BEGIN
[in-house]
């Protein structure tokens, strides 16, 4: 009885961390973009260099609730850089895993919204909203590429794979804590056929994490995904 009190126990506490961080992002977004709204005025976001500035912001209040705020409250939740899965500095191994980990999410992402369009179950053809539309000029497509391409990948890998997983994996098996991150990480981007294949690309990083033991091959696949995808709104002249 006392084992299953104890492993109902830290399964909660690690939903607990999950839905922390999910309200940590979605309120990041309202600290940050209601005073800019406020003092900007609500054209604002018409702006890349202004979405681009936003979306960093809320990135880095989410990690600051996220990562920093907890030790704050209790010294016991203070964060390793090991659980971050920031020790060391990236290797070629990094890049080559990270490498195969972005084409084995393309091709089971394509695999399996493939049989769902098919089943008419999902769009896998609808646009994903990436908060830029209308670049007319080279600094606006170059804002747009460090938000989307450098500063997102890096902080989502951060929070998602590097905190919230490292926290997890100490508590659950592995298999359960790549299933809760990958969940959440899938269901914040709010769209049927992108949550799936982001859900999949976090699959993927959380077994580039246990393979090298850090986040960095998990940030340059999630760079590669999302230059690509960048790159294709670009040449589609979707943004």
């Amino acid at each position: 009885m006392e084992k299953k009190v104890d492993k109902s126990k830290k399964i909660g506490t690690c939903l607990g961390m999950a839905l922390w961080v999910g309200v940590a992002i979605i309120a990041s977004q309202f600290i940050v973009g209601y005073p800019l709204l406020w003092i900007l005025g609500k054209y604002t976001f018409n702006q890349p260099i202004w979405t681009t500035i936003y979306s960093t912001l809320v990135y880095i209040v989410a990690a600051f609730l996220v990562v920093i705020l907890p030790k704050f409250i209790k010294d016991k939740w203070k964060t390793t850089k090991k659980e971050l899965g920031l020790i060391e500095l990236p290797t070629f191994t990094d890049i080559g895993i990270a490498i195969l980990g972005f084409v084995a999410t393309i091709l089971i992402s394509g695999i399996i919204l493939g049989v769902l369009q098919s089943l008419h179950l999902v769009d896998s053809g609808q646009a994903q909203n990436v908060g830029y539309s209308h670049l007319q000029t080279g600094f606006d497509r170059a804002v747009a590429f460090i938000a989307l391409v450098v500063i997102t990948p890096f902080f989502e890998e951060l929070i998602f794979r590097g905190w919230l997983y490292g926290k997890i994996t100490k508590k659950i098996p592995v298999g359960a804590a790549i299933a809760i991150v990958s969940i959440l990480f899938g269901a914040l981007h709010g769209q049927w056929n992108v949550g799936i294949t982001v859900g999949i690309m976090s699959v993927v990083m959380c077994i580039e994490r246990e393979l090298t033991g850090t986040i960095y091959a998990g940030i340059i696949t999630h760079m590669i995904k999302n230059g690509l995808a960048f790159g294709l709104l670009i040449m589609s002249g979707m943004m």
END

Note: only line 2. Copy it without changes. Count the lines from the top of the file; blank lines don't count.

């Protein structure tokens, strides 16, 4: 009885961390973009260099609730850089895993919204909203590429794979804590056929994490995904 009190126990506490961080992002977004709204005025976001500035912001209040705020409250939740899965500095191994980990999410992402369009179950053809539309000029497509391409990948890998997983994996098996991150990480981007294949690309990083033991091959696949995808709104002249 006392084992299953104890492993109902830290399964909660690690939903607990999950839905922390999910309200940590979605309120990041309202600290940050209601005073800019406020003092900007609500054209604002018409702006890349202004979405681009936003979306960093809320990135880095989410990690600051996220990562920093907890030790704050209790010294016991203070964060390793090991659980971050920031020790060391990236290797070629990094890049080559990270490498195969972005084409084995393309091709089971394509695999399996493939049989769902098919089943008419999902769009896998609808646009994903990436908060830029209308670049007319080279600094606006170059804002747009460090938000989307450098500063997102890096902080989502951060929070998602590097905190919230490292926290997890100490508590659950592995298999359960790549299933809760990958969940959440899938269901914040709010769209049927992108949550799936982001859900999949976090699959993927959380077994580039246990393979090298850090986040960095998990940030340059999630760079590669999302230059690509960048790159294709670009040449589609979707943004």